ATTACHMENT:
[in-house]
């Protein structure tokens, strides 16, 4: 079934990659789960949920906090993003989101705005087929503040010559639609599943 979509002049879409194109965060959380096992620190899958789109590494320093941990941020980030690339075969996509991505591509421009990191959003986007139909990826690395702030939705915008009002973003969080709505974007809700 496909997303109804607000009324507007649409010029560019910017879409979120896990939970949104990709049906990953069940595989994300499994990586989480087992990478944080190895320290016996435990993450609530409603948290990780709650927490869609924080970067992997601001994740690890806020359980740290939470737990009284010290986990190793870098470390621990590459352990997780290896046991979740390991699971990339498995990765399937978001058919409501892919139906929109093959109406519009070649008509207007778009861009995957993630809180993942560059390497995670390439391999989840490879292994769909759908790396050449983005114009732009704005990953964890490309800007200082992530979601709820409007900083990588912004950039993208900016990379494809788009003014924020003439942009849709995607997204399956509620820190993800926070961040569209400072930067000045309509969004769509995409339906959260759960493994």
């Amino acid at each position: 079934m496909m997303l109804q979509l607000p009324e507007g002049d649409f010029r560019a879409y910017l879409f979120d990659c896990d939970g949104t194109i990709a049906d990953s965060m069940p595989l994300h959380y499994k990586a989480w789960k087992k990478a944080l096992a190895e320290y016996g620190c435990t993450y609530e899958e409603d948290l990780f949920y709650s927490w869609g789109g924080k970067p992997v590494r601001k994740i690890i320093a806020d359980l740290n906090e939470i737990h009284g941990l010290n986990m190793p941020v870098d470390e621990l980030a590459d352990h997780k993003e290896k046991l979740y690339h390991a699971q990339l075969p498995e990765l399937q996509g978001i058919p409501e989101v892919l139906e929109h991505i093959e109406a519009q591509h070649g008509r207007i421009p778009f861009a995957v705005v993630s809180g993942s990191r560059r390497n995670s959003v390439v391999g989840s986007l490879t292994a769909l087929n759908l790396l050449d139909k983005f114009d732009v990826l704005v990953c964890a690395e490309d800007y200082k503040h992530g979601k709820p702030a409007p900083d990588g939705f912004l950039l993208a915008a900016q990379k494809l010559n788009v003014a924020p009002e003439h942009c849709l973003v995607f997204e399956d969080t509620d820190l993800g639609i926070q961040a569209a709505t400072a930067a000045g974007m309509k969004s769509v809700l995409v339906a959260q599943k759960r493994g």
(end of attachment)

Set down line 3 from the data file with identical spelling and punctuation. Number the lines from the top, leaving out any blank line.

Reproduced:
């Amino acid at each position: 079934m496909m997303l109804q979509l607000p009324e507007g002049d649409f010029r560019a879409y910017l879409f979120d990659c896990d939970g949104t194109i990709a049906d990953s965060m069940p595989l994300h959380y499994k990586a989480w789960k087992k990478a944080l096992a190895e320290y016996g620190c435990t993450y609530e899958e409603d948290l990780f949920y709650s927490w869609g789109g924080k970067p992997v590494r601001k994740i690890i320093a806020d359980l740290n906090e939470i737990h009284g941990l010290n986990m190793p941020v870098d470390e621990l980030a590459d352990h997780k993003e290896k046991l979740y690339h390991a699971q990339l075969p498995e990765l399937q996509g978001i058919p409501e989101v892919l139906e929109h991505i093959e109406a519009q591509h070649g008509r207007i421009p778009f861009a995957v705005v993630s809180g993942s990191r560059r390497n995670s959003v390439v391999g989840s986007l490879t292994a769909l087929n759908l790396l050449d139909k983005f114009d732009v990826l704005v990953c964890a690395e490309d800007y200082k503040h992530g979601k709820p702030a409007p900083d990588g939705f912004l950039l993208a915008a900016q990379k494809l010559n788009v003014a924020p009002e003439h942009c849709l973003v995607f997204e399956d969080t509620d820190l993800g639609i926070q961040a569209a709505t400072a930067a000045g974007m309509k969004s769509v809700l995409v339906a959260q599943k759960r493994g």